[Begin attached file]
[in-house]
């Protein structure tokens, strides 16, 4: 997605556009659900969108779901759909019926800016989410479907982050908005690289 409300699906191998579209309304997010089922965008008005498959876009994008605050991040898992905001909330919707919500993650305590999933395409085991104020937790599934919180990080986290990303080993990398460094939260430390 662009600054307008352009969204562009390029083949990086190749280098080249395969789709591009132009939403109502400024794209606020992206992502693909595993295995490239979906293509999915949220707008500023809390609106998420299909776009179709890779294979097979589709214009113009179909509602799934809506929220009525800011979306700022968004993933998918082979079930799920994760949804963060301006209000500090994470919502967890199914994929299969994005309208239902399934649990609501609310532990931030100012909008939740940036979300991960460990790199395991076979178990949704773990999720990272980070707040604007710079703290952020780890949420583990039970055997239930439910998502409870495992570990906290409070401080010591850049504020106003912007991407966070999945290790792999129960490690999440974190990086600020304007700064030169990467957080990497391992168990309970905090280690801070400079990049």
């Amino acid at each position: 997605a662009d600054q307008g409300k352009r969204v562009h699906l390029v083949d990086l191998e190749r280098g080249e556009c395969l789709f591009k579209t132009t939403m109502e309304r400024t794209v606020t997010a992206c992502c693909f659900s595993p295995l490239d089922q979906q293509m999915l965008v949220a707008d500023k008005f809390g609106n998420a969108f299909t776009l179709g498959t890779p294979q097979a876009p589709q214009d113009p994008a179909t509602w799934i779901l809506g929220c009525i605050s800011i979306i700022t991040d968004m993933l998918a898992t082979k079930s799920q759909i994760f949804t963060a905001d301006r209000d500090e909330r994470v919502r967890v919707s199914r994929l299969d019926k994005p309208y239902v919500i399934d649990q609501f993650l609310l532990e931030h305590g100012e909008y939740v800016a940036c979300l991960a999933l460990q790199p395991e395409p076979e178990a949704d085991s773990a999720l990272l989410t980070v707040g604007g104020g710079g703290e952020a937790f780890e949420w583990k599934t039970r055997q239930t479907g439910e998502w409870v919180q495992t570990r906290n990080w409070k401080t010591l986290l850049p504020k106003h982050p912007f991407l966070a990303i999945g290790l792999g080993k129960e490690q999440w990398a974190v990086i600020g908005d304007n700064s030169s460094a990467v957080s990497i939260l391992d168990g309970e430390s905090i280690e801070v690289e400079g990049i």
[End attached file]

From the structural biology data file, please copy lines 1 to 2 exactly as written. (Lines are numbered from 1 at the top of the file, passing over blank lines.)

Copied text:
[in-house]
């Protein structure tokens, strides 16, 4: 997605556009659900969108779901759909019926800016989410479907982050908005690289 409300699906191998579209309304997010089922965008008005498959876009994008605050991040898992905001909330919707919500993650305590999933395409085991104020937790599934919180990080986290990303080993990398460094939260430390 662009600054307008352009969204562009390029083949990086190749280098080249395969789709591009132009939403109502400024794209606020992206992502693909595993295995490239979906293509999915949220707008500023809390609106998420299909776009179709890779294979097979589709214009113009179909509602799934809506929220009525800011979306700022968004993933998918082979079930799920994760949804963060301006209000500090994470919502967890199914994929299969994005309208239902399934649990609501609310532990931030100012909008939740940036979300991960460990790199395991076979178990949704773990999720990272980070707040604007710079703290952020780890949420583990039970055997239930439910998502409870495992570990906290409070401080010591850049504020106003912007991407966070999945290790792999129960490690999440974190990086600020304007700064030169990467957080990497391992168990309970905090280690801070400079990049």